Republic of the Philippines
G.R. No. L-15145             June 30, 1961
AURELIA T. DE PINEDA, plaintiff-appellee,
FELINO V.VELOIRA, defendant-appellant.
Uy and Artiaga and Jose T. Torcuator for plaintiff-appellee.
A.A. Dimaculangan for defendant-appellant.
DE LEON, J.:
This is an appeal from an order of the Court of First Instance of Rizal (Quezon City, Branch IV) in Civil Case No. Q-2896, denying defendant's motion to set aside the order of default entered against him.
Said Civil Case No. 2896 is an action for forcible entry and illegal detainer originally filed in the Municipal Court of Quezon City and appealed to the court below by the defendant Felino V. Veloira. The complaint therein filed by plaintiff Aurelia T. Pineda, as reproduced on appeal, alleges among other things, that defendant on or about May 12, 1957 by means, of force, stealth and strategy, unlawfully entered into and took possession of a parcel of land belonging to plaintiff situated in Barrio Tatalon, Quezon City, and that, despite repeated demands, said defendant refused to vacate the same and remove his construction thereon.
Instead of filing answer, defendant, on March 27, 1958, or two days after he received the notice of the receipt of the record by the court below and docketing therein of the cause under appeal, filed a motion to dismiss the complaint on the ground of lack of cause of action, alleging in substance that the question of ownership and title over the land in controversy is involved, and that the action premature since the said question of title and ownership is still pending determination in an action before another court.
After plaintiff had filed her opposition, the motion to dismiss was, on May 17, 1958, called for hearing. On that same date, the lower court, acting upon the motion, denied the same, holding that the grounds alleged therein do not appear to be indubitable. The parties were notified of the denial in open court, but copy of the order of denial as sent to defendant by registered mail only on June 25, 158 and was received by the latter on June 27, 1958.
Three days later, or on June 30, 1958, defendant filed s answer to the complaint containing a counterclaim for moral and actual damages. On that same day, however, the court, upon plaintiff's motion, handed down an order declaring him in default, it being of the opinion that the running of the period within which to file the answer was resumed on May 17, 1958, when the parties were notified open court of the denial of the motion to dismiss, so that the time to plead had already expired. A copy of the order of default was received by defendant on July 11, 1958.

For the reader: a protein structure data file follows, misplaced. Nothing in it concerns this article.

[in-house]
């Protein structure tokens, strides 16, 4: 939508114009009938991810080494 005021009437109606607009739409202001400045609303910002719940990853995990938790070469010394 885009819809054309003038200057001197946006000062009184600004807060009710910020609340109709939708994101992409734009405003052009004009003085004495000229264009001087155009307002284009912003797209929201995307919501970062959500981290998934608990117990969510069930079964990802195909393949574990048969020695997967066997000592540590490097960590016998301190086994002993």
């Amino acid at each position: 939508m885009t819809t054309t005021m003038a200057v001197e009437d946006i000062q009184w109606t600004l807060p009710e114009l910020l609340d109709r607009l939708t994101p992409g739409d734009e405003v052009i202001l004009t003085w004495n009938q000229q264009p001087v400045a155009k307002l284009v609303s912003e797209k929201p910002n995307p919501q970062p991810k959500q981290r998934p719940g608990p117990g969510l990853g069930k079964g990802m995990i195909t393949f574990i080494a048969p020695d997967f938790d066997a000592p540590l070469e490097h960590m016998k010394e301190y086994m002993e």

Alleging that the period within which to file his answer started to run again only on June 27, 1958, when he was actually served with a copy of the order denying his motion to dismiss, defendant, on July 14, 1958, filed a motion set aside the order of default. The motion was opposed plaintiff, and on January 2, 1959, the lower court denied lack of merit. Reconsideration of this last mentioned order having been also denied, defendant took the present appeal..
The decisive question for determination is whether the running of the period within which to file defendant's answer was resumed on May 17, 1958, when, thru his counsel, he was verbally notified in open court of the order denying the motion to dismiss, or on June 27, 1958, when he actually received a copy of said order of denial.
This Court has already held that notice given orally in open court as to the denial of a motion is not sufficient and does not constitute service under Rule 27 of the Rules of Court. (Melgar vs. Delgado, 53 Phil. 223; Moran's comments on the Rules of Court, Vol. 1, 1957 ed., p. 411; De la Peña, et al. vs. Teodoro, Sr., etc., G.R. No. 10603, December 23, 1959; Centenera vs. Yatco, etc., G.R. No. L-13564, January 30, 1960). The provisions of said Rule 27 prescribing the modes of service are mandatorily intended to provide a uniform procedure affecting a matter of public interest which may not be changed by the parties." (De la Peña, et al. vs. Teodoro, Sr. etc., supra.) To be effective, therefore, service of the denial of a motion should be made either personally or by mail. (Sec. 3, Rule 27, Rules of Court.).
Under section 7 of Rule 40, in appeals from a judgment rendered by an inferior court to the Court of First Instance, a defendant is required to file an answer within the reglementary period of 15 days from the date of the receipt of the notice that the cause on appeal has already been docketed in the latter court. (Pimentel vs. Gomez, et al., G.R. No. L-15234, October 31, 1960.) In this case, defendant received such notice from the clerk of the court below on March 25, 1958 and filed a motion to dismiss two (2) days later, or on March 27, 1958. Since his motion interrupted the time to plead (sec. 4, Rule 8), he had thirteen days from the denial of his motion within which to file his answer. He was served with notice of the order of denial only on June 27, 1958, when he actually received a copy thereof, so that he still had up to July 10, 1958 within which to file his pleading. As he submitted his answer on June 30, 1958, it is obvious that said answer was filed within the prescribed reglementary period. Consequently, his motion to lift the order of default entered against him should have been granted.
WHEREFORE, the order appealed from is set aside and the case remanded to the court below for further proceedings. So ordered without costs.
Bengzon, C.J., Padilla, Labrador, Concepcion, Reyes, J.B.L., Barrera, Paredes, Padilla, Dizon and Natividad, JJ., concur.
Bautista Angelo, J., took no part.
The Lawphil Project - Arellano Law Foundation